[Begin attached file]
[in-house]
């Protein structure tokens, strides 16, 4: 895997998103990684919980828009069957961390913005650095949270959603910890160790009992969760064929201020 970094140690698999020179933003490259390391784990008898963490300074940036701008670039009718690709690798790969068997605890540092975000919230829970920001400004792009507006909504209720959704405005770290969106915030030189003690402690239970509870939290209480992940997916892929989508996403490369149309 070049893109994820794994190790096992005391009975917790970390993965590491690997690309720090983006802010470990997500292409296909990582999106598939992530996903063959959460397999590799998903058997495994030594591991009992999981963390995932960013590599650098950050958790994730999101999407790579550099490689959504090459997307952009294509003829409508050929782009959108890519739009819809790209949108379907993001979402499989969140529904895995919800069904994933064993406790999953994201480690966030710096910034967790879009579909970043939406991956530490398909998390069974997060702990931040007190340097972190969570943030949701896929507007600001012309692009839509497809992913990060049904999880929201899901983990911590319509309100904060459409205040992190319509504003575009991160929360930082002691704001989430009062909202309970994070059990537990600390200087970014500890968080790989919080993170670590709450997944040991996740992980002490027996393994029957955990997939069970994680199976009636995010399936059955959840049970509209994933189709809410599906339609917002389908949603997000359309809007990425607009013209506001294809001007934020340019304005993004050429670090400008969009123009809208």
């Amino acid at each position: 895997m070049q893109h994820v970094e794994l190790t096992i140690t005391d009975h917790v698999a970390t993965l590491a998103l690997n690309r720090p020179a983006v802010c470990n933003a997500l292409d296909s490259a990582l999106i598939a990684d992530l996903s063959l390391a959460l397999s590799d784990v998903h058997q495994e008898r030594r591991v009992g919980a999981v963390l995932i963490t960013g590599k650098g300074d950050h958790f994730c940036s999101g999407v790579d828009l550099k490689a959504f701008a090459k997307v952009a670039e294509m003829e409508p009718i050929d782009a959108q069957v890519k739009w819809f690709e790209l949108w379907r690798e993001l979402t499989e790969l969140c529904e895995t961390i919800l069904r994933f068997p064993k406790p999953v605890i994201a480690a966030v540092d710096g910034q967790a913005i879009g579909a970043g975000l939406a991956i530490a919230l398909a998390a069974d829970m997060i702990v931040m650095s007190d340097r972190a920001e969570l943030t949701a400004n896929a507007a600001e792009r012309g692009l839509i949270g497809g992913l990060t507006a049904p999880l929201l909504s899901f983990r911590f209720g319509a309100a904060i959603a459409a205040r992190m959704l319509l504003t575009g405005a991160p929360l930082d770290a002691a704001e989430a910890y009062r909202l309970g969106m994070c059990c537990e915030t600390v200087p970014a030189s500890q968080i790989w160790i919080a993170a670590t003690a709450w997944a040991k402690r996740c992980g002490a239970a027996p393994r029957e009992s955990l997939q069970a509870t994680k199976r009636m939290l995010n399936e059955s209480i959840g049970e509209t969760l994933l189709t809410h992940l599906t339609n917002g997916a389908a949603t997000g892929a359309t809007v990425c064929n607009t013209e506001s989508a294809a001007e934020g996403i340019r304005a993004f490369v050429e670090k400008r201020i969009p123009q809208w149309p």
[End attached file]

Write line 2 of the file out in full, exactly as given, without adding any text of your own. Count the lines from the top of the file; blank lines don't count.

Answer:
């Protein structure tokens, strides 16, 4: 895997998103990684919980828009069957961390913005650095949270959603910890160790009992969760064929201020 970094140690698999020179933003490259390391784990008898963490300074940036701008670039009718690709690798790969068997605890540092975000919230829970920001400004792009507006909504209720959704405005770290969106915030030189003690402690239970509870939290209480992940997916892929989508996403490369149309 070049893109994820794994190790096992005391009975917790970390993965590491690997690309720090983006802010470990997500292409296909990582999106598939992530996903063959959460397999590799998903058997495994030594591991009992999981963390995932960013590599650098950050958790994730999101999407790579550099490689959504090459997307952009294509003829409508050929782009959108890519739009819809790209949108379907993001979402499989969140529904895995919800069904994933064993406790999953994201480690966030710096910034967790879009579909970043939406991956530490398909998390069974997060702990931040007190340097972190969570943030949701896929507007600001012309692009839509497809992913990060049904999880929201899901983990911590319509309100904060459409205040992190319509504003575009991160929360930082002691704001989430009062909202309970994070059990537990600390200087970014500890968080790989919080993170670590709450997944040991996740992980002490027996393994029957955990997939069970994680199976009636995010399936059955959840049970509209994933189709809410599906339609917002389908949603997000359309809007990425607009013209506001294809001007934020340019304005993004050429670090400008969009123009809208």